Published April 2023, Olger R. Krischan
(this article has been published in Hymenovaria 27)
Since 2019 the European paper wasp (Polistes dominula) is a returning visitor to our garden, attracted by the Fennel (Foeniculum vulgare) and Trumpet vine (Campsis radicans) nectar sources. Their numbers were limited to one or two females, but in season 2022 more then ten specimen were foraging simultaneously among them two males.
The continuous presence of females in and around the bee hotels nesting blocks was notable. Compared to nests locations of the species seen elsewhere a good nesting site did not seem present here but maybe I had overlooked a nest? The outsides of the nesting blocks were empty, but inside one a number of wasps sat tightly packed in the space behind stems of nesting material. However there was no nest. Armed with a light I have inspected all nesting blocks which revealed another two blocks with an aggregation of more then eight specimen. But here as well a nest was lacking, so why did these wasps gather in large numbers?
2. AGGREGATION BEHAVIOUR
The literature provides two reasons for P. dominula aggregation behaviour:
- as part of the social process to determine the next generation of queens, the pre-overwinter phase [Dapporto, L.; Palagi, E., 2006], [Dapporto et al., 2006], [Dapporto et al. 2006, [Zanette et al. 2011], [Jandt et al. 2014]
- as result of parasitism by Twisted-wing insects (STREPSIPTERA), for Polistes dominula specifically Xenos vesparum [Beani et al., 2007], [Beani et al., 2011], [Beani et al., 2018], [Dapporto et al., 2007], [Hughes et al., 2004]
When the colony decline starts at the end of the season, from half August to half September [Beani et al., 2011], the potential queens, related (sister) as well as unrelated (cousin and non related) [Zanette et al., 2011], [Queller et al., 2000], will isolate themselves on shared overwinter shelters which ushers in the pre-overwinter phase of their social process [Cini et al., 2009], [Dapporto et al., 2006], [Zanette et al., 2011], [Jandt et al., 2014]. During this phase dominance is established between the females in order to decide who of them will become the next generation queens. As result of the dominance hierarchy a number of females will adopt the role of worker to provide the aggregation with food. This last group has the highest mortality rate coming out of winter [Cini et al., 2009], [Dapporto & Palagi, 2006], [Dapporto et al., 2007]. Often several pre-overwinter aggregations are located closely together [Beani et al., 2011].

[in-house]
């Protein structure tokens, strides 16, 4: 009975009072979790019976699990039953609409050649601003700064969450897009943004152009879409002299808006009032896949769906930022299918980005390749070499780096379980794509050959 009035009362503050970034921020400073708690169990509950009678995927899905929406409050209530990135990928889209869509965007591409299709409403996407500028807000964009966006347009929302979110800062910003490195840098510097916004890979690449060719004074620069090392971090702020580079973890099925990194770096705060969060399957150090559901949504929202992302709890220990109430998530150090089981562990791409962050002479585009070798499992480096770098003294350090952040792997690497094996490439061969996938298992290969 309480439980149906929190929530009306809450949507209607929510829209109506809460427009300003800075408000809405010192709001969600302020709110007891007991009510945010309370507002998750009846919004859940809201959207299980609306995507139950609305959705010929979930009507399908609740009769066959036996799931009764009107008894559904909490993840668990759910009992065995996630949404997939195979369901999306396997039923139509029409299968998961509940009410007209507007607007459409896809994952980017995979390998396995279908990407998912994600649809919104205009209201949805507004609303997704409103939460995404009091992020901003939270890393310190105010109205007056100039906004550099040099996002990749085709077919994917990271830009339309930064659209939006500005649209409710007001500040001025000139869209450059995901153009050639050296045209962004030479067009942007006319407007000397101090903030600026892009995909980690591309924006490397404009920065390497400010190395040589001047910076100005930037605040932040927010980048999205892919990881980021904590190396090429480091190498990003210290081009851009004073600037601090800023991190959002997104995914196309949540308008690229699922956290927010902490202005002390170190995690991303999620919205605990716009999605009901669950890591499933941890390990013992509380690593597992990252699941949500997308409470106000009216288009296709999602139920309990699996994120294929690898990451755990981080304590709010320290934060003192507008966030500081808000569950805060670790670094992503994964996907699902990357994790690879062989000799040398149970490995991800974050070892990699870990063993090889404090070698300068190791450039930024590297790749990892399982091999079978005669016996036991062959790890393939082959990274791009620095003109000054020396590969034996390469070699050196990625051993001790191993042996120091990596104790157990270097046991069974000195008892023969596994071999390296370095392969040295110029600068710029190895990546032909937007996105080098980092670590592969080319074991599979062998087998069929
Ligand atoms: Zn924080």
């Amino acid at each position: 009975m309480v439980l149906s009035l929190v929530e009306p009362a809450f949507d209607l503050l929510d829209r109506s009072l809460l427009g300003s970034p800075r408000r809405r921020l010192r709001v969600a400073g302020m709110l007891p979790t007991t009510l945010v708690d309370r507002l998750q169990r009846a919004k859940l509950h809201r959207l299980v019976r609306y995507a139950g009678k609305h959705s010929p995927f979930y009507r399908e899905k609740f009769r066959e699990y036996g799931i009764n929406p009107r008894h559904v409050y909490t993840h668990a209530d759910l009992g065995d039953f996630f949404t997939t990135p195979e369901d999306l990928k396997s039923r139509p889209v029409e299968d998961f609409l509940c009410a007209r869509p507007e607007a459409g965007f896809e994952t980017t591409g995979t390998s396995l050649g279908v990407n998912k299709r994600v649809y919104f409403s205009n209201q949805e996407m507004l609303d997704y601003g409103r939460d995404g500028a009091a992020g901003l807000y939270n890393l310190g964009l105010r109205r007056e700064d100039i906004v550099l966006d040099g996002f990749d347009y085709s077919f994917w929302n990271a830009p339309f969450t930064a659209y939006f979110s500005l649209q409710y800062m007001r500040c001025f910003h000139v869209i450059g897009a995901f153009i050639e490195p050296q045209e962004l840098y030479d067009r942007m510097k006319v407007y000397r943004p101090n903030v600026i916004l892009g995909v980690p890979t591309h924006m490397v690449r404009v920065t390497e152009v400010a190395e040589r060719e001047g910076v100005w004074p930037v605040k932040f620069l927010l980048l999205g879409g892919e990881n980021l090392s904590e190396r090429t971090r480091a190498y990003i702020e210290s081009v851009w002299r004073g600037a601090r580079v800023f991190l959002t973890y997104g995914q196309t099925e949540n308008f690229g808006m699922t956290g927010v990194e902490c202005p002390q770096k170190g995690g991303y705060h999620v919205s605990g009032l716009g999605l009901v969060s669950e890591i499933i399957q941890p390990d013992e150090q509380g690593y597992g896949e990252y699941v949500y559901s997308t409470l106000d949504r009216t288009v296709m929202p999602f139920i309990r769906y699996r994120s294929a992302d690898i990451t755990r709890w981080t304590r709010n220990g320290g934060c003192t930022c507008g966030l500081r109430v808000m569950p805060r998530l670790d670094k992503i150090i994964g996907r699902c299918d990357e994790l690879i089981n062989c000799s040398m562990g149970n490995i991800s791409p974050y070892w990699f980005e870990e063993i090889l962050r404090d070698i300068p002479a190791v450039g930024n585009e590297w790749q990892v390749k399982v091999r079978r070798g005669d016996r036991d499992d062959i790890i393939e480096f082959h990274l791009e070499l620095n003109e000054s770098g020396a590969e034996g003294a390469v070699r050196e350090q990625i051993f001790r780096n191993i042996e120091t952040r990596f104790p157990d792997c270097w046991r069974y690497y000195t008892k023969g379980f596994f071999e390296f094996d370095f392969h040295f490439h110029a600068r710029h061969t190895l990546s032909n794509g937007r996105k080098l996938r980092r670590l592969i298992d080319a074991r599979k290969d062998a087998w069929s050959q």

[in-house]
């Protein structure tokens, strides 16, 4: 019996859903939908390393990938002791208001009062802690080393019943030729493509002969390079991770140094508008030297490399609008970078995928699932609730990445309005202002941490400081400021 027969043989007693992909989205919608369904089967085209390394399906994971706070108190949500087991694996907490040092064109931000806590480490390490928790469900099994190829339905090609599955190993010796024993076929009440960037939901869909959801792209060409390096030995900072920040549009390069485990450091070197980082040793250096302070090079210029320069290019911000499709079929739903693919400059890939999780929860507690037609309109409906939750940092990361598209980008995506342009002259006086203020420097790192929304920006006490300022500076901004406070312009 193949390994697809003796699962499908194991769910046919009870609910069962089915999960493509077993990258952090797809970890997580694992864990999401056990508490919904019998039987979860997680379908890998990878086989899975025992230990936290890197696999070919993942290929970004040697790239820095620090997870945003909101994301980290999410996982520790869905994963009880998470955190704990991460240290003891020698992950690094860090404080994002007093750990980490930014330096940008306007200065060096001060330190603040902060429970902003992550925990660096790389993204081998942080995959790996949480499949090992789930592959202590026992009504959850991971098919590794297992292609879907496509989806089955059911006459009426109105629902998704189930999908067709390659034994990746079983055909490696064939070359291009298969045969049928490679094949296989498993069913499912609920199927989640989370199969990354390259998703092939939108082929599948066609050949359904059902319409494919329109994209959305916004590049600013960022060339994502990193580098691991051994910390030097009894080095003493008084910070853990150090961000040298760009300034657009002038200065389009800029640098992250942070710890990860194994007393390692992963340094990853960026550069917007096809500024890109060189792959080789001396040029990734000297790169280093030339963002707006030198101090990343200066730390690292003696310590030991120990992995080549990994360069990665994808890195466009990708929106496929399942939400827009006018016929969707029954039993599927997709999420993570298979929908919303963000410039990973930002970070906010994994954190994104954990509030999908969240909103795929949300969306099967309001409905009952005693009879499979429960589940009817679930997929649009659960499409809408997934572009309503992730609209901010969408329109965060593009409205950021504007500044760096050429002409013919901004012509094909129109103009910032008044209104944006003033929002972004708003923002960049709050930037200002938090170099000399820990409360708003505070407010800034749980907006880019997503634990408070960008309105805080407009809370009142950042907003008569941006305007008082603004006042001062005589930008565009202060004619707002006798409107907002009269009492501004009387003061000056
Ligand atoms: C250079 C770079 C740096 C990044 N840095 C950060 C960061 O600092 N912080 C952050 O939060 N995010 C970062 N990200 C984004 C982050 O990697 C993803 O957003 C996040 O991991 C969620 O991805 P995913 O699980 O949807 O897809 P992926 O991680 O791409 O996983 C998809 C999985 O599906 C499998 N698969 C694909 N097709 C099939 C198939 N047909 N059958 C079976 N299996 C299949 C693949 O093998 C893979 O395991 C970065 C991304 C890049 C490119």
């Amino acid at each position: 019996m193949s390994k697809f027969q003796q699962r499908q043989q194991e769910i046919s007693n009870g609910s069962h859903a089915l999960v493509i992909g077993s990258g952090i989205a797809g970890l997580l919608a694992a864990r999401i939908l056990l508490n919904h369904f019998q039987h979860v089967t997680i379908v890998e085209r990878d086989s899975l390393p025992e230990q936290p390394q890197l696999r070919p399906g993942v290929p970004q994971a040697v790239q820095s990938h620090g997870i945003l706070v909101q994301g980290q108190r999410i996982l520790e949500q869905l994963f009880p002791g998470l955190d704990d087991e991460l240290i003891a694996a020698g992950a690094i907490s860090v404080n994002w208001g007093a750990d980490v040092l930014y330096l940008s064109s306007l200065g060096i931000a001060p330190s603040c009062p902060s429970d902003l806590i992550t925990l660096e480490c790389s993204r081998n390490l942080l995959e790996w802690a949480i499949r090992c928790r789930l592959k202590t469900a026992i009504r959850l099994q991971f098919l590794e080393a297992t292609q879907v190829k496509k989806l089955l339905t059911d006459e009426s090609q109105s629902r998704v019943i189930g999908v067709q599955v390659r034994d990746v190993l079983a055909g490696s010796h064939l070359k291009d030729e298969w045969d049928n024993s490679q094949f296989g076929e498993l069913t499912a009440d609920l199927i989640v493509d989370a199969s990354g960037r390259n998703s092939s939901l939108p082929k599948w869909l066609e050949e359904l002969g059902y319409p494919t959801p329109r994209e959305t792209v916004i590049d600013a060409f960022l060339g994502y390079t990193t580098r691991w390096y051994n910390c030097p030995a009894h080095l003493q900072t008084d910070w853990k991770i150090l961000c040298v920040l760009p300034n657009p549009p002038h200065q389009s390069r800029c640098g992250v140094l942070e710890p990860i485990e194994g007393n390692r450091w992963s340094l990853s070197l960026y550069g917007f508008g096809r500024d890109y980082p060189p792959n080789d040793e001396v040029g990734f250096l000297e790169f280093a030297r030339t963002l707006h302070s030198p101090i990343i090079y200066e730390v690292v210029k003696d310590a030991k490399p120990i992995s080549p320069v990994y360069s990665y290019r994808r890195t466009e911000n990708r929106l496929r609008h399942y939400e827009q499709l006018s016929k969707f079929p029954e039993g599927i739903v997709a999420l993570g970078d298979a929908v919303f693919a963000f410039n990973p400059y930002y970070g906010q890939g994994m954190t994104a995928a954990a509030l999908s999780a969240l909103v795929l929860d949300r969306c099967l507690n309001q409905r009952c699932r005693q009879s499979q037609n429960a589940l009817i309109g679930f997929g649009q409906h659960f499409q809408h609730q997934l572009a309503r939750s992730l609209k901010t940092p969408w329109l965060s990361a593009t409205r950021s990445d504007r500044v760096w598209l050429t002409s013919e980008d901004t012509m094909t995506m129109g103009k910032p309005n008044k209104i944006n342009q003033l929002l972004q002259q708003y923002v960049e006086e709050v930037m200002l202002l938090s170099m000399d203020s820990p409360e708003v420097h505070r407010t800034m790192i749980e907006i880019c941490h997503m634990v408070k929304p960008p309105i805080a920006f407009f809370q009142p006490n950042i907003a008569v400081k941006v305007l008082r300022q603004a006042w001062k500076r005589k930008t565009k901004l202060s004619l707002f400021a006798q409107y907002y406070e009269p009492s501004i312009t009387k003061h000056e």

2.2. Twisted-wing insects
Twisted-wing insects (STREPSIPTERA) parasitise males and females of seven insect orders among others the hymenoptera [Beani et al., 2007]. One of these parasites is Xenos vesparum (Xenidae), an obligate endoparasite of Polistes dominula [Beani et al., 2007], [Beani et al., 2018]; they develop inside the host but do not kill it. The adult female spends her entire life inside her host. Once full grown her cephalothorax, the fused head and thorax, protrudes between the abdominal plates which enables her to mate. The male develops only a set of hind wings (depictions of male and female can be found in [Kathirithamby, 2003], [Beani et al., 2011]). His pupa protrudes similarly to the female but when he emerges it will leave a hole in the wasp, who will die after sometime as a result of it [Dapporto et al., 2007]. The male usually lives less than five hours [Beani et al., 2011], [Hughes et al., 2004] and in that time frame he will need to find his partner.
X. vesparum is bivoltine with the first generation in May, and the second in June-July [Beani et al., 2018]. The very small free living mobile first instar larvae [Hughes et al., 2004], the planidium [Kathirithamby et al., 2017], is deposited by the female directly on the wasp nest, when the wasp visits the nest, or on flowers, where they are unintentionally picked up by foraging workers who transport them to the nest [Beani et al., 2018], [Dapporto et al., 2007], [Hughes et al., 2004].
Once arrived on the wasp nest the planidium will search for a victim, which can be every larval stage of the wasp, but it is not capable of penetrating the adults [Beani et al., 2018].
A parasitised wasp larva will develop with the internal parasite to adulthood. A single wasp can be a host to more than one parasite [Beani et al., 2018], [Hughes et al., 2004]. Five to ten days after emergence of the adult wasp [Beani et al., 2011] the adult parasite is visible by the deformed abdominal plates due to the protruding cephalothorax or pupa [Beani et al., 2018], [Beani et al., 2011], [Hughes et al., 2004].